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Šefčovič acknowledged that there have been some teething problems and that the papers address these issues. The proposed measures will amount to an 80% reduction in checks and a halving of customs formalities with “bespoke solutions”. The Commission presented its package to the UK-side in London yesterday. Šefčovič has invited Lord Frost for lunch on Friday, which he hopes will kick off an intensive process of discussion with the hope of reaching a deal before the end of the year: “We can start the new year with the new agreements, new rules in place, and finally focus on what I hope will be the future and that would be a new positive agenda for EU/UK relations.”

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UK proposes new text to replace Ireland/Northern Ireland Protocol

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In a speech delivered in Lisbon (13 October), Lord Frost, the UK’s representative in EU-UK discussions announced that the UK has proposed a new legal text to replace the current Ireland/Northern Ireland Protocol to replace the one already agreed in 2019.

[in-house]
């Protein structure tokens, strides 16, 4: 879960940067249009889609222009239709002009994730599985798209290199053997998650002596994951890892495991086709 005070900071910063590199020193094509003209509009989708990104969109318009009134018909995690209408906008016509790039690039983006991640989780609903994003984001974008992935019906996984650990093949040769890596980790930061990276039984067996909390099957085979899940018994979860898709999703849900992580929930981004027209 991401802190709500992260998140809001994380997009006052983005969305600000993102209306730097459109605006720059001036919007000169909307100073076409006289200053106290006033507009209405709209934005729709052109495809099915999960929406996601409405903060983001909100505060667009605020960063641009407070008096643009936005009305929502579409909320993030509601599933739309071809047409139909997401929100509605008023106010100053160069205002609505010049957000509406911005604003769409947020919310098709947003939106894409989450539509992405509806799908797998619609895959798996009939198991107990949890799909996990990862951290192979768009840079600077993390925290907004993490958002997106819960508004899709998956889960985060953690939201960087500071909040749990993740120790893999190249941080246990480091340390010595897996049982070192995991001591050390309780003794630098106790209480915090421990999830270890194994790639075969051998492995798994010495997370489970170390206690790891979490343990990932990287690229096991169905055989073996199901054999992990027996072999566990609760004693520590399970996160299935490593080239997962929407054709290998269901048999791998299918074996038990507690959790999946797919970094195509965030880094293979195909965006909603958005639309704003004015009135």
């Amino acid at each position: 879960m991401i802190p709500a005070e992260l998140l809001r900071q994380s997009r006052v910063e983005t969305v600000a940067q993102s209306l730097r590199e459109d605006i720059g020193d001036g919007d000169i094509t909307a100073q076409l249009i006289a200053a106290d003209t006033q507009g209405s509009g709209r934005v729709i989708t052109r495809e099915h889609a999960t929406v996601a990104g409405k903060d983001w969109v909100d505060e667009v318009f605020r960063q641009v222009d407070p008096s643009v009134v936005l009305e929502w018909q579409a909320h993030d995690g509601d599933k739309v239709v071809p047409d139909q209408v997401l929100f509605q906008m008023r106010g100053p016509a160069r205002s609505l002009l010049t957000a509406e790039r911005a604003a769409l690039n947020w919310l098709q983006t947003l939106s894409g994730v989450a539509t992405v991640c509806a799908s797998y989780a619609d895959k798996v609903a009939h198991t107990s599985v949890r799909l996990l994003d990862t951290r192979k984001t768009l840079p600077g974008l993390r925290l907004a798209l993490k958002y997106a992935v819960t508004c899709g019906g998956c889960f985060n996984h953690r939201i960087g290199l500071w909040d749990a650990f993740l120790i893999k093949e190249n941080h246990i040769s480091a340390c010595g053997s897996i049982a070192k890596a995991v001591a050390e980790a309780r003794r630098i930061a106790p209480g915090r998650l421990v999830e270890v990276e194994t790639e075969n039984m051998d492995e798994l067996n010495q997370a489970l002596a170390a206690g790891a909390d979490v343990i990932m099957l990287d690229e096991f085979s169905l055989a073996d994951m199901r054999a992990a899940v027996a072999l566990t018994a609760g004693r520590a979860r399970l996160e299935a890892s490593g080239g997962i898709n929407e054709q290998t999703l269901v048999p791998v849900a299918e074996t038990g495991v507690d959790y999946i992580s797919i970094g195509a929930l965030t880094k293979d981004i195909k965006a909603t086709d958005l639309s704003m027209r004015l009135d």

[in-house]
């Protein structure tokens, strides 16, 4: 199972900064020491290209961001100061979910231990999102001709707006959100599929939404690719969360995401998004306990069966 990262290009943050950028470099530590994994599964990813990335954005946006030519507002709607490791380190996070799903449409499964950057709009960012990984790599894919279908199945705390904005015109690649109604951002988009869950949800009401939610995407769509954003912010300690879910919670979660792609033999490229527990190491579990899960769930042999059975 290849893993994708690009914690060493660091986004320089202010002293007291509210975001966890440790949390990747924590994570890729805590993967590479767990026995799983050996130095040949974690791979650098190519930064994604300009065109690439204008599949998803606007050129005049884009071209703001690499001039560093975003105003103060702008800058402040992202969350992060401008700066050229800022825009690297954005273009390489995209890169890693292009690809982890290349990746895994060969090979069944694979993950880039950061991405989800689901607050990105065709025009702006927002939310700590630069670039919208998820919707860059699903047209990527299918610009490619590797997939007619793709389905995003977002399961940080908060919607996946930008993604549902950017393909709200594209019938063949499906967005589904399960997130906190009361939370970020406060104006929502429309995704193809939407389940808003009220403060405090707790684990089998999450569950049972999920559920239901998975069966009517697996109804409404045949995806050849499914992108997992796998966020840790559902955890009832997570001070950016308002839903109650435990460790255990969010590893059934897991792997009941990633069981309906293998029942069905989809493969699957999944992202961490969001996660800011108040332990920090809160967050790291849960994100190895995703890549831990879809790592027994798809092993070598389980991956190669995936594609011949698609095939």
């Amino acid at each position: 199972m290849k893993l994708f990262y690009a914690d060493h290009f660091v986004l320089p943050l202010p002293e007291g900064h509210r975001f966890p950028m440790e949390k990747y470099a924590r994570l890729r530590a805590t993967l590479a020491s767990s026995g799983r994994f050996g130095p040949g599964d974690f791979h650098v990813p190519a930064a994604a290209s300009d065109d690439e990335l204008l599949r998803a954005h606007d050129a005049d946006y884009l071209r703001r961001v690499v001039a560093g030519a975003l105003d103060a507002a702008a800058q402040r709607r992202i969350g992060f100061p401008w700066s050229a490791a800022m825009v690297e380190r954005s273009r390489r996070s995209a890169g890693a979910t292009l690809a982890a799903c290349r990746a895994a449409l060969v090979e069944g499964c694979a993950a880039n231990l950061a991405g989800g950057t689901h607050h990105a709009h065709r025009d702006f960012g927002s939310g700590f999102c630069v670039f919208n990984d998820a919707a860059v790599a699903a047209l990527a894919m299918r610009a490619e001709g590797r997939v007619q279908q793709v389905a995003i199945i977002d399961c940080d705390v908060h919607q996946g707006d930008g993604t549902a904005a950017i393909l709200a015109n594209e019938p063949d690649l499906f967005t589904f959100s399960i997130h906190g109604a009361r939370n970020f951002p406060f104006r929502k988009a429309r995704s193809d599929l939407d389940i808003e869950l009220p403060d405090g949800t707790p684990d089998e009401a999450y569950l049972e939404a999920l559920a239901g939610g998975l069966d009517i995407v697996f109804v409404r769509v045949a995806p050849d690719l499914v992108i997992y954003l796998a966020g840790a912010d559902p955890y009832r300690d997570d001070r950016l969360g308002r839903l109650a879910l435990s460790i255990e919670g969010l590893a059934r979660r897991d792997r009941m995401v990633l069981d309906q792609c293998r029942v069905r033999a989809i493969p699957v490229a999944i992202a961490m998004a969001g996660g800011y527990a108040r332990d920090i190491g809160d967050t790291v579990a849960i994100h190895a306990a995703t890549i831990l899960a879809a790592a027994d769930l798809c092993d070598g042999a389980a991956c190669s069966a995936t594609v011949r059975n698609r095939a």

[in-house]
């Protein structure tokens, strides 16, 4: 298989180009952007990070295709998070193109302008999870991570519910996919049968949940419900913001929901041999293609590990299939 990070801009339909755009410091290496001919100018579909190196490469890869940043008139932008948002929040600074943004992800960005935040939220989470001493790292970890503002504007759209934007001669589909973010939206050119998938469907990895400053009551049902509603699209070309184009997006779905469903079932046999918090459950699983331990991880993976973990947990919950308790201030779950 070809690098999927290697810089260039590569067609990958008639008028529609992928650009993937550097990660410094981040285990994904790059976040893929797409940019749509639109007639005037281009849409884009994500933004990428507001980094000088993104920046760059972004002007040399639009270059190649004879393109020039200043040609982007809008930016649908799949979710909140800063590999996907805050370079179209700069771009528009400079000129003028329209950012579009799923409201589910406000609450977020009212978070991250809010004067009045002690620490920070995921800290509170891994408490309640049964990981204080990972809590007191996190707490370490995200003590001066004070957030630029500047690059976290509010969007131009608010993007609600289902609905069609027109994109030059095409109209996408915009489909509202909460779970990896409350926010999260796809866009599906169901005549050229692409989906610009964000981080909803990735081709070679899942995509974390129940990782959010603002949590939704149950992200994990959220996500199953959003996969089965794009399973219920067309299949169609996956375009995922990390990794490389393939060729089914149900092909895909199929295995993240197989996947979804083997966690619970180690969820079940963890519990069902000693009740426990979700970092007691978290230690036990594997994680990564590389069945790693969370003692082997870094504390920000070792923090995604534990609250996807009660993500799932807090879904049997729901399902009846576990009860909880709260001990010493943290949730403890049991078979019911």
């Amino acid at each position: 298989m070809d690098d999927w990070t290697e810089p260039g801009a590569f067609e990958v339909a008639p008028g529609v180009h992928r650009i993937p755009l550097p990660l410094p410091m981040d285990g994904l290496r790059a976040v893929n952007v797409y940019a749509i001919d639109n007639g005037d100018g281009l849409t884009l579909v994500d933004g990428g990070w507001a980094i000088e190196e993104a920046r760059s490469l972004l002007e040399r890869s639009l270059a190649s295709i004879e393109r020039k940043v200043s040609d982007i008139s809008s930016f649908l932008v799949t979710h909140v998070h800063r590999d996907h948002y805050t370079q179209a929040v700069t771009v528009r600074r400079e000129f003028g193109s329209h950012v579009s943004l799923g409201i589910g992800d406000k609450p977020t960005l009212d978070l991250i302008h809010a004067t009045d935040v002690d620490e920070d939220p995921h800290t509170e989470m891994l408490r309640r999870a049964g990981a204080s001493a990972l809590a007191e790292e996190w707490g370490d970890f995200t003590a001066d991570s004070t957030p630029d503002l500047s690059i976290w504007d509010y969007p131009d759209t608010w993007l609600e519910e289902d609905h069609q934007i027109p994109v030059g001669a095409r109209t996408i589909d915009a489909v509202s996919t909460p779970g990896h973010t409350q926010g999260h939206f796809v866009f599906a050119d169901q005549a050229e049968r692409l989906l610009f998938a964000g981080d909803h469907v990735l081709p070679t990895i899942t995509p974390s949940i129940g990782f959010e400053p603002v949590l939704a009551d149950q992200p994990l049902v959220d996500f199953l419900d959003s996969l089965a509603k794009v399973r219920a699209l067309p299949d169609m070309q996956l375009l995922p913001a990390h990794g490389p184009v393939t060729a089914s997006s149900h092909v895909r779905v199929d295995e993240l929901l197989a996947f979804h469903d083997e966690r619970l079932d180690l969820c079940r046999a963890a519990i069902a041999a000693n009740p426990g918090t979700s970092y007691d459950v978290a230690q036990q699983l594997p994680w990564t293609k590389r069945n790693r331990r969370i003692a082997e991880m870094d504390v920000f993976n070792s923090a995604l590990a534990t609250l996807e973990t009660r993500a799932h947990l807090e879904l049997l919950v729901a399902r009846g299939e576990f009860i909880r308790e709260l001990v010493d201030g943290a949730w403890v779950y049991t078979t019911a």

The proposal came a day ahead of an EU announcement to ease difficulties linked to what is called East/West trade between Northern Ireland and Great Britain, Vice President Sefčovič will put forward four proposals concerning medicines, sanitary and phyto-sanitary surveillance, customs and a way to enhance democratic governance of the Northern Ireland Protocol.

Frost claims that the agreement reached with the EU in 2019 was done at haste and under duress. The deal agreed was the cornerstone of Prime Minister Johnson’s electoral campaign in 2019, where he claimed that the UK had negotiated an “oven ready deal”. Johnson was then able to steer the deal through parliament with a 80 seat majority in the House of Commons, seemingly receiving a democratic endorsement for his deal.